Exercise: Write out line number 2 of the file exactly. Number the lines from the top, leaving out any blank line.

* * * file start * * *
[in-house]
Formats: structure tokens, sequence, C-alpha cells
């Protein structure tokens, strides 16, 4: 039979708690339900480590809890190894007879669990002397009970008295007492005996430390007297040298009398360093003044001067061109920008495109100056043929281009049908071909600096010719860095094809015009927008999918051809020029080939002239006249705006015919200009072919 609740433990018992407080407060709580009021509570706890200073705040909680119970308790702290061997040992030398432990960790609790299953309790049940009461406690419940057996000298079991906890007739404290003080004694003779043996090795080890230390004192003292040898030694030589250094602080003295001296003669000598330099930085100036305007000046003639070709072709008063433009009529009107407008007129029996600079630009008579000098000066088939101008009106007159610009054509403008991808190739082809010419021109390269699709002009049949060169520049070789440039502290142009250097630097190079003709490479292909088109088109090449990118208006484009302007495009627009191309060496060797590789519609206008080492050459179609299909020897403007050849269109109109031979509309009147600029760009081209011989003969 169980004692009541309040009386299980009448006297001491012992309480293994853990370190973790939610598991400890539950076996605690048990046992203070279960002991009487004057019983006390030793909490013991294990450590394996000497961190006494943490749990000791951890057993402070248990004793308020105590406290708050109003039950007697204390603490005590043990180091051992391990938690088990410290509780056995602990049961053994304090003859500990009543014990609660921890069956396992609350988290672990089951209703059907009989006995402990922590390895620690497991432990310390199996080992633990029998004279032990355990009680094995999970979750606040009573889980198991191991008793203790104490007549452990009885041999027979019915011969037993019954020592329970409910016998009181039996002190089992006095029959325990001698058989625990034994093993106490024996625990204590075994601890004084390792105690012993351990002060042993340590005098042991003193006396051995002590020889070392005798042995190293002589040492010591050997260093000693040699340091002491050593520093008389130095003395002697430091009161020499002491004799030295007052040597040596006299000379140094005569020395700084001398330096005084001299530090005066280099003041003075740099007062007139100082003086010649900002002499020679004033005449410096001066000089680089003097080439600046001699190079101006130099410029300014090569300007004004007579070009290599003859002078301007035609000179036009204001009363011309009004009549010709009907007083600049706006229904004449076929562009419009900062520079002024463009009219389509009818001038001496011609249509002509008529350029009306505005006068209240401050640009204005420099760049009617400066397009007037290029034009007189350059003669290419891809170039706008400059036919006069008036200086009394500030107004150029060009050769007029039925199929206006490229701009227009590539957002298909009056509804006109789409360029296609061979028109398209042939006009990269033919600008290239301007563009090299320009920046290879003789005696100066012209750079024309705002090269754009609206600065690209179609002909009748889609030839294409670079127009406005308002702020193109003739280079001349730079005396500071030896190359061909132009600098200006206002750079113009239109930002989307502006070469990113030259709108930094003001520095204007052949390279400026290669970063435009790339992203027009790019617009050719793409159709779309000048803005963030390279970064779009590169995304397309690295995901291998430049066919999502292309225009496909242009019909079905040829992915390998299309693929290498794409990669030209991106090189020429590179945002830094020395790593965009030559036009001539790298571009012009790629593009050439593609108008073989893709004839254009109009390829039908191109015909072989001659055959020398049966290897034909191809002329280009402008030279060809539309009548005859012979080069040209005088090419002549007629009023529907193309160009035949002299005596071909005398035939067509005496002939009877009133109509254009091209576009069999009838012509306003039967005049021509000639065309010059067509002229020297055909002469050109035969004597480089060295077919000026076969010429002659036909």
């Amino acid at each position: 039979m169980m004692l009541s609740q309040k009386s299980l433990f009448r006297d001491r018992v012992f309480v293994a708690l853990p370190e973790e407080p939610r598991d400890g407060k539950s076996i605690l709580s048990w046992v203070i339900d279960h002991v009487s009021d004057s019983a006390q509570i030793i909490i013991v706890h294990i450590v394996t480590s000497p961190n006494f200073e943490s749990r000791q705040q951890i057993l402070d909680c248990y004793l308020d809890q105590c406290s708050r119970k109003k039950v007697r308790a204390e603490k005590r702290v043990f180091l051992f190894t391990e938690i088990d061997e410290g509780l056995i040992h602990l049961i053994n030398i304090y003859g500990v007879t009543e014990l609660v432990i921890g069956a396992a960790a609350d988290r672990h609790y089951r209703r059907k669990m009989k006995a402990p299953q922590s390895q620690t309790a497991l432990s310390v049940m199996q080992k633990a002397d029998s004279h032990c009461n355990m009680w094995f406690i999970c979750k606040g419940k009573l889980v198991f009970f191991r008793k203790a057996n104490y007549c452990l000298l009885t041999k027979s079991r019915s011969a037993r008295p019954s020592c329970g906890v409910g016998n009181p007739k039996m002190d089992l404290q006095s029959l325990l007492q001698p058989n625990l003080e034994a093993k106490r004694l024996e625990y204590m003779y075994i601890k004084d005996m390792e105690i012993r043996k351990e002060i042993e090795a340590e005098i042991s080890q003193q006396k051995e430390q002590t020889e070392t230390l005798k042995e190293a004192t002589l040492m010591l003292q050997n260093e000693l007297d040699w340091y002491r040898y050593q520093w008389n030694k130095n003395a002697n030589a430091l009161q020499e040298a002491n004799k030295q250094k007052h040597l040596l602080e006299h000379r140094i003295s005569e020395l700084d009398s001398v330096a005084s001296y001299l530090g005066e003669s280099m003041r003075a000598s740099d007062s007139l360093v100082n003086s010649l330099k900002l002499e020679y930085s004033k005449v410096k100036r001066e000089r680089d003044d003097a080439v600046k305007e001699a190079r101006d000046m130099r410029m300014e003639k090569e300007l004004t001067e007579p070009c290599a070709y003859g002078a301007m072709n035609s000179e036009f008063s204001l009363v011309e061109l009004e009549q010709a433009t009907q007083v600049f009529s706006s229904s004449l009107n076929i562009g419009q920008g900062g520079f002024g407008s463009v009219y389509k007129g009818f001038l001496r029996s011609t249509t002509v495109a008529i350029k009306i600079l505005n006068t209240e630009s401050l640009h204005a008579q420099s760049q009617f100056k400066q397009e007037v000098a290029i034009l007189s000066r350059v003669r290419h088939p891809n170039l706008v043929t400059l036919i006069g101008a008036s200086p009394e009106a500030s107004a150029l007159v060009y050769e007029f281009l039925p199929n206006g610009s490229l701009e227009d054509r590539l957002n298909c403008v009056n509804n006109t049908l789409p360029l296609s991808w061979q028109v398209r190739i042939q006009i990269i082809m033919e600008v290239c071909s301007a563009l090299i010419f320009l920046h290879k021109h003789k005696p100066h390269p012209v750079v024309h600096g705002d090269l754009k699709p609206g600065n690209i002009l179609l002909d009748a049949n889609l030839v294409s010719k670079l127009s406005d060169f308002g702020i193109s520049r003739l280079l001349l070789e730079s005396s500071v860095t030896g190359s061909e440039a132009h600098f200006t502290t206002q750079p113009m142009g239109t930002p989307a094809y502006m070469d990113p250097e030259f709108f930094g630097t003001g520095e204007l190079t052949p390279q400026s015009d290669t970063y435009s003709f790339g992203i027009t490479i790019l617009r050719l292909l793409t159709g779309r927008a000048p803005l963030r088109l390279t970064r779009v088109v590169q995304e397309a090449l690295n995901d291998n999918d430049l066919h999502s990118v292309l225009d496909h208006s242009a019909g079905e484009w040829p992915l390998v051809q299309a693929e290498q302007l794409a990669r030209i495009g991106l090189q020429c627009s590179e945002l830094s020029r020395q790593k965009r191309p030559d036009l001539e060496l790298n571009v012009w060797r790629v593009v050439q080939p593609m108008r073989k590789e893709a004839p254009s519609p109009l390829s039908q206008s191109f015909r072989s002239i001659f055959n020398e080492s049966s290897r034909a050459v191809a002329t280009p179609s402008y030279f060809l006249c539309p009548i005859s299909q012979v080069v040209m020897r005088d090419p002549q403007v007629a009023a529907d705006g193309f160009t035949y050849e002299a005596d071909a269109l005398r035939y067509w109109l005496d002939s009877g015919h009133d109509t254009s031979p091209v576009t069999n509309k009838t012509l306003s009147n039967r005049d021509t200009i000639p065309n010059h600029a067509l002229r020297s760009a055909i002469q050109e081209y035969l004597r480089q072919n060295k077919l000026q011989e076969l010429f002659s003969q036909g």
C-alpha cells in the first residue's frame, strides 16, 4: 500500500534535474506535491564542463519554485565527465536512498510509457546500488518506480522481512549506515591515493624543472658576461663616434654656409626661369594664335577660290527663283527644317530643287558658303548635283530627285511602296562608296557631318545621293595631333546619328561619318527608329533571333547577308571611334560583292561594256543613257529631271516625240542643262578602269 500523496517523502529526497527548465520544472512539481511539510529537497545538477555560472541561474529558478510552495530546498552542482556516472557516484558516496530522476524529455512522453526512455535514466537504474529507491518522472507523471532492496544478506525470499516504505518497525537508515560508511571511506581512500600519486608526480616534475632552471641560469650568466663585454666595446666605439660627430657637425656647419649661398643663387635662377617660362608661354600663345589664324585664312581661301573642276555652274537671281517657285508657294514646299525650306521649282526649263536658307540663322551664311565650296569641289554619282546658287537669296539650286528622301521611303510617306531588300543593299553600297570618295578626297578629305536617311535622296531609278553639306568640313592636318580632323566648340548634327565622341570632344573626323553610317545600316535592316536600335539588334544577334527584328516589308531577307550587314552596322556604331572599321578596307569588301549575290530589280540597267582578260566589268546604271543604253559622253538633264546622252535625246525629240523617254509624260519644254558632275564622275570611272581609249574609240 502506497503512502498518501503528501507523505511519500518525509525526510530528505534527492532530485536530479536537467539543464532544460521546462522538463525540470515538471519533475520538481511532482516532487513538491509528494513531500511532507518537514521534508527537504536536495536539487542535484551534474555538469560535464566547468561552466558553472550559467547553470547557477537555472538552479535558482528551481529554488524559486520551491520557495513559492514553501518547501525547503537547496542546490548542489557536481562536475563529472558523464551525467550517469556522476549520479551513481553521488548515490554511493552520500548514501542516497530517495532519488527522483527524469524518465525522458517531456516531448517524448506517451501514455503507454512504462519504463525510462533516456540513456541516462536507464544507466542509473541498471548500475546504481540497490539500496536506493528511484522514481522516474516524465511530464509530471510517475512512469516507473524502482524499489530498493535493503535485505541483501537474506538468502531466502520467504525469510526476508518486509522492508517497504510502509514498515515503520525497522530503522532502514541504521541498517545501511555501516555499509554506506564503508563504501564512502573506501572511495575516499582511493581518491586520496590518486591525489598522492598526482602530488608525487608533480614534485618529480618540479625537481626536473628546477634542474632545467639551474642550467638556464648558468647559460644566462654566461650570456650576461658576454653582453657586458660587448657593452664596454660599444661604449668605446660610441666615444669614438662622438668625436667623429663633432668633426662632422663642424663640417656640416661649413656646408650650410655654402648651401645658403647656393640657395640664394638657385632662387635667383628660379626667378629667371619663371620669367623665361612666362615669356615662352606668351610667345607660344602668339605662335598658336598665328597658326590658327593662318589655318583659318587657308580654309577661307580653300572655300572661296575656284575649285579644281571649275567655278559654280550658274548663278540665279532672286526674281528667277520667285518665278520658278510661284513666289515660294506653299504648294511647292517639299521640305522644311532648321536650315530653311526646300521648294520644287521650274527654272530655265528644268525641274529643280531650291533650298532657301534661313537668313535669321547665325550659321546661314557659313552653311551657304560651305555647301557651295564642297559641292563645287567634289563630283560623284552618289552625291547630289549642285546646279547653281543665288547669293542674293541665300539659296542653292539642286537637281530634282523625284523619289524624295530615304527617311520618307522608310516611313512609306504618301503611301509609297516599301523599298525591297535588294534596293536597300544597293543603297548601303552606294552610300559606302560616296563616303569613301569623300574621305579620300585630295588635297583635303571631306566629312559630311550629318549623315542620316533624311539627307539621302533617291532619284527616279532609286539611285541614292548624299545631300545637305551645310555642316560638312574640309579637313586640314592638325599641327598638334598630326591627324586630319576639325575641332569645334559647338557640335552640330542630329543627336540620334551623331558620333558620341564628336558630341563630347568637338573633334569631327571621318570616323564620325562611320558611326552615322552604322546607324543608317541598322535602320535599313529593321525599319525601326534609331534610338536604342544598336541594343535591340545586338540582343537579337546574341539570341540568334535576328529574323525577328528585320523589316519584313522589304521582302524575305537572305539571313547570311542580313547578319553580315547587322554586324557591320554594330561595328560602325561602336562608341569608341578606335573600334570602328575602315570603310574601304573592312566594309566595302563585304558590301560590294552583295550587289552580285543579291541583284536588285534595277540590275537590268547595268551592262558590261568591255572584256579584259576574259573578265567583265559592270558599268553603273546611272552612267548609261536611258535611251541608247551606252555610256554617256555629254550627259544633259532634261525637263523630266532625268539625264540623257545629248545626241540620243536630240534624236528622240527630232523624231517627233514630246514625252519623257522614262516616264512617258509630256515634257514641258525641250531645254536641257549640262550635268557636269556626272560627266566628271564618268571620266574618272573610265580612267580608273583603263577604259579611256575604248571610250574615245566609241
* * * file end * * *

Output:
Formats: structure tokens, sequence, C-alpha cells